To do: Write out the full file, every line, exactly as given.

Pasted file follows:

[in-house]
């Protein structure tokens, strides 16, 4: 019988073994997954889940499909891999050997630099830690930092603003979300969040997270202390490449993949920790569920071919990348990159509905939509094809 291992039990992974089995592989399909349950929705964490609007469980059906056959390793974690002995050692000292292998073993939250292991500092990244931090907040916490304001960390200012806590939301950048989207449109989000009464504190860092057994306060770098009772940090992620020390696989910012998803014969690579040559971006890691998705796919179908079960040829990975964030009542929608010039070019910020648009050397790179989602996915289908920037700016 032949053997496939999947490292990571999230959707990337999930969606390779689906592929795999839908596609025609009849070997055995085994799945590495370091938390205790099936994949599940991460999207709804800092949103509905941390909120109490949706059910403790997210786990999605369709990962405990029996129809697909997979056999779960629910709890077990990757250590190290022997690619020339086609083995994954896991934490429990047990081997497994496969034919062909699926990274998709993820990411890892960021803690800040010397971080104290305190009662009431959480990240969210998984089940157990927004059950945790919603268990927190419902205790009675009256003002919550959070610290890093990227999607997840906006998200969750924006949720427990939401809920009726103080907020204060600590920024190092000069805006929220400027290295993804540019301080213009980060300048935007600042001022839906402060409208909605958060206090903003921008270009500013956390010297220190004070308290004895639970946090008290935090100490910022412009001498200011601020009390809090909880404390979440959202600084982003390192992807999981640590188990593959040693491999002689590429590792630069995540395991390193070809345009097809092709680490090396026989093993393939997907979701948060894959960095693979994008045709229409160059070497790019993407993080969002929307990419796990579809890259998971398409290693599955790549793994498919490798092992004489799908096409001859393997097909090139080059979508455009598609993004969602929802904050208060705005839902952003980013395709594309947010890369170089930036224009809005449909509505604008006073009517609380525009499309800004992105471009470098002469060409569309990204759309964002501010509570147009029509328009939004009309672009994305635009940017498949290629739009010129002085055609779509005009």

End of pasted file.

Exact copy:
[in-house]
């Protein structure tokens, strides 16, 4: 019988073994997954889940499909891999050997630099830690930092603003979300969040997270202390490449993949920790569920071919990348990159509905939509094809 291992039990992974089995592989399909349950929705964490609007469980059906056959390793974690002995050692000292292998073993939250292991500092990244931090907040916490304001960390200012806590939301950048989207449109989000009464504190860092057994306060770098009772940090992620020390696989910012998803014969690579040559971006890691998705796919179908079960040829990975964030009542929608010039070019910020648009050397790179989602996915289908920037700016 032949053997496939999947490292990571999230959707990337999930969606390779689906592929795999839908596609025609009849070997055995085994799945590495370091938390205790099936994949599940991460999207709804800092949103509905941390909120109490949706059910403790997210786990999605369709990962405990029996129809697909997979056999779960629910709890077990990757250590190290022997690619020339086609083995994954896991934490429990047990081997497994496969034919062909699926990274998709993820990411890892960021803690800040010397971080104290305190009662009431959480990240969210998984089940157990927004059950945790919603268990927190419902205790009675009256003002919550959070610290890093990227999607997840906006998200969750924006949720427990939401809920009726103080907020204060600590920024190092000069805006929220400027290295993804540019301080213009980060300048935007600042001022839906402060409208909605958060206090903003921008270009500013956390010297220190004070308290004895639970946090008290935090100490910022412009001498200011601020009390809090909880404390979440959202600084982003390192992807999981640590188990593959040693491999002689590429590792630069995540395991390193070809345009097809092709680490090396026989093993393939997907979701948060894959960095693979994008045709229409160059070497790019993407993080969002929307990419796990579809890259998971398409290693599955790549793994498919490798092992004489799908096409001859393997097909090139080059979508455009598609993004969602929802904050208060705005839902952003980013395709594309947010890369170089930036224009809005449909509505604008006073009517609380525009499309800004992105471009470098002469060409569309990204759309964002501010509570147009029509328009939004009309672009994305635009940017498949290629739009010129002085055609779509005009």